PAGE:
This telephone touches you based on your emotions

Bursts of air to trigger pressure points on the hand that stimulate a particular emotional responses.


Published Apr 26, 2015   Updated May 28, 2021, 11:48 pm CDT


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Sometimes words fail at conveying your real feelings, but a new technology could revolutionize communication and foster empathy in difficult situations.

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Enter the ‘telephone for feelings’


Ultrahaptics, developed by Dr. Marianna Obrist and her team at the University of Sussex, can literally transmit emotions through thin air. It’s like a telephone for feelings. The technology works by using bursts of air to trigger pressure points on the hand that stimulate a particular emotional responses. Simply place your hand over a the grid and you’ll start to feel the air working its magic.

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There is a real science behind the way we feel certain emotions with our hands. Negative emotions such as fear and sadness are triggered by gentle, softer bursts of air along the pinky and outer palm—think of brushing someone’s hand to hold it but being denied. Positive emotions such as happiness and excitement are triggered by stronger pulses at the center of the palm.

This little 30-second video demonstrates the way Ultrahaptics uses air to trigger emotion.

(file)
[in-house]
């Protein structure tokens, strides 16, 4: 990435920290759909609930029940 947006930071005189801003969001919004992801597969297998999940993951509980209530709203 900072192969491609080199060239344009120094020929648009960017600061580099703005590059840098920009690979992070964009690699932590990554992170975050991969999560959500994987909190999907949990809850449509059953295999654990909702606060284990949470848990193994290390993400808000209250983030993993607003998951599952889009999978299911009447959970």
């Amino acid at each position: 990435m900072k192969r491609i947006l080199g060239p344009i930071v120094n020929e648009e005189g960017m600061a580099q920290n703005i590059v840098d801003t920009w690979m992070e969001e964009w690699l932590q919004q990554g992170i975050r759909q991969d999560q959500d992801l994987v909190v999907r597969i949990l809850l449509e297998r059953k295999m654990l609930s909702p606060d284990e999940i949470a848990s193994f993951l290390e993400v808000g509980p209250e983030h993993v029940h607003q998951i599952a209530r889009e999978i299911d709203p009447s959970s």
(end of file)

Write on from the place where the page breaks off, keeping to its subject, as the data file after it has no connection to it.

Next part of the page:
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CEO Steve Cliffe said “Ultrahaptics’ technology will change the way we interact with devices forever” and he may be right. It could completely transform the way we communicate online, making long distance relationships and Skype sessions feel less distant and more real. It’s almost like holding someones hand, and could help you deeply feel what your partner feels when you can’t be there to experience their emotions with them.

Ultrahaptics also has potential in the gaming world. It could help create a more immersive, emotive experience, especially when paired with virtual reality.

If you’re questioning whether the technology actually works, check out these reactions of people using it for the first time. Visit Ultrahaptics’ website for more information.

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H/T | Photo via Emily Rachel Hildebrand/Flickr (CC BY 2.0)

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*First Published: Apr 26, 2015, 9:00 am CDT